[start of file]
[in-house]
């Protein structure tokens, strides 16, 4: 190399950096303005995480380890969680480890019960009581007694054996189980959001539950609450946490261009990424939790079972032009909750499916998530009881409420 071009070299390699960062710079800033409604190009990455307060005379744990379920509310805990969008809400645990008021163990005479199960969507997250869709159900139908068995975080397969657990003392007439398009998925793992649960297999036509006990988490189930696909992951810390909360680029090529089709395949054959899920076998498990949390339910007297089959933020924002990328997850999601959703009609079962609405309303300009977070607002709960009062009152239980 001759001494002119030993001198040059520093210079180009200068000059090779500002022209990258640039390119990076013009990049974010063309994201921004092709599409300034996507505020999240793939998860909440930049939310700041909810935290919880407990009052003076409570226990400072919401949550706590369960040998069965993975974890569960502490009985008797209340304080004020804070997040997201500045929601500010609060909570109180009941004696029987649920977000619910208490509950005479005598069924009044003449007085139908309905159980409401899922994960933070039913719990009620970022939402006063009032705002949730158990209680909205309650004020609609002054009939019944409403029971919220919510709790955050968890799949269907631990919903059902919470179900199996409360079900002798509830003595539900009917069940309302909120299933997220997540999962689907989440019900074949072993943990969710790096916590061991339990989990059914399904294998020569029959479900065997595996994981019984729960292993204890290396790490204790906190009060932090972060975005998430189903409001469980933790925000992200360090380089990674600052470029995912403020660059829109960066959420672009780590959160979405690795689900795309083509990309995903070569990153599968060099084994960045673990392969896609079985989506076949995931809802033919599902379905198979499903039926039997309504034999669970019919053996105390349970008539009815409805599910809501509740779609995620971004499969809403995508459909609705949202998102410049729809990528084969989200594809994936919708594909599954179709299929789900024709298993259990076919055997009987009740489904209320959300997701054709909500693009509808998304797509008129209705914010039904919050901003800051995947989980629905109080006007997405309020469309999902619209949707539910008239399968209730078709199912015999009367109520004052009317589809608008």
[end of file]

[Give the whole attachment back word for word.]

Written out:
[in-house]
């Protein structure tokens, strides 16, 4: 190399950096303005995480380890969680480890019960009581007694054996189980959001539950609450946490261009990424939790079972032009909750499916998530009881409420 071009070299390699960062710079800033409604190009990455307060005379744990379920509310805990969008809400645990008021163990005479199960969507997250869709159900139908068995975080397969657990003392007439398009998925793992649960297999036509006990988490189930696909992951810390909360680029090529089709395949054959899920076998498990949390339910007297089959933020924002990328997850999601959703009609079962609405309303300009977070607002709960009062009152239980 001759001494002119030993001198040059520093210079180009200068000059090779500002022209990258640039390119990076013009990049974010063309994201921004092709599409300034996507505020999240793939998860909440930049939310700041909810935290919880407990009052003076409570226990400072919401949550706590369960040998069965993975974890569960502490009985008797209340304080004020804070997040997201500045929601500010609060909570109180009941004696029987649920977000619910208490509950005479005598069924009044003449007085139908309905159980409401899922994960933070039913719990009620970022939402006063009032705002949730158990209680909205309650004020609609002054009939019944409403029971919220919510709790955050968890799949269907631990919903059902919470179900199996409360079900002798509830003595539900009917069940309302909120299933997220997540999962689907989440019900074949072993943990969710790096916590061991339990989990059914399904294998020569029959479900065997595996994981019984729960292993204890290396790490204790906190009060932090972060975005998430189903409001469980933790925000992200360090380089990674600052470029995912403020660059829109960066959420672009780590959160979405690795689900795309083509990309995903070569990153599968060099084994960045673990392969896609079985989506076949995931809802033919599902379905198979499903039926039997309504034999669970019919053996105390349970008539009815409805599910809501509740779609995620971004499969809403995508459909609705949202998102410049729809990528084969989200594809994936919708594909599954179709299929789900024709298993259990076919055997009987009740489904209320959300997701054709909500693009509808998304797509008129209705914010039904919050901003800051995947989980629905109080006007997405309020469309999902619209949707539910008239399968209730078709199912015999009367109520004052009317589809608008």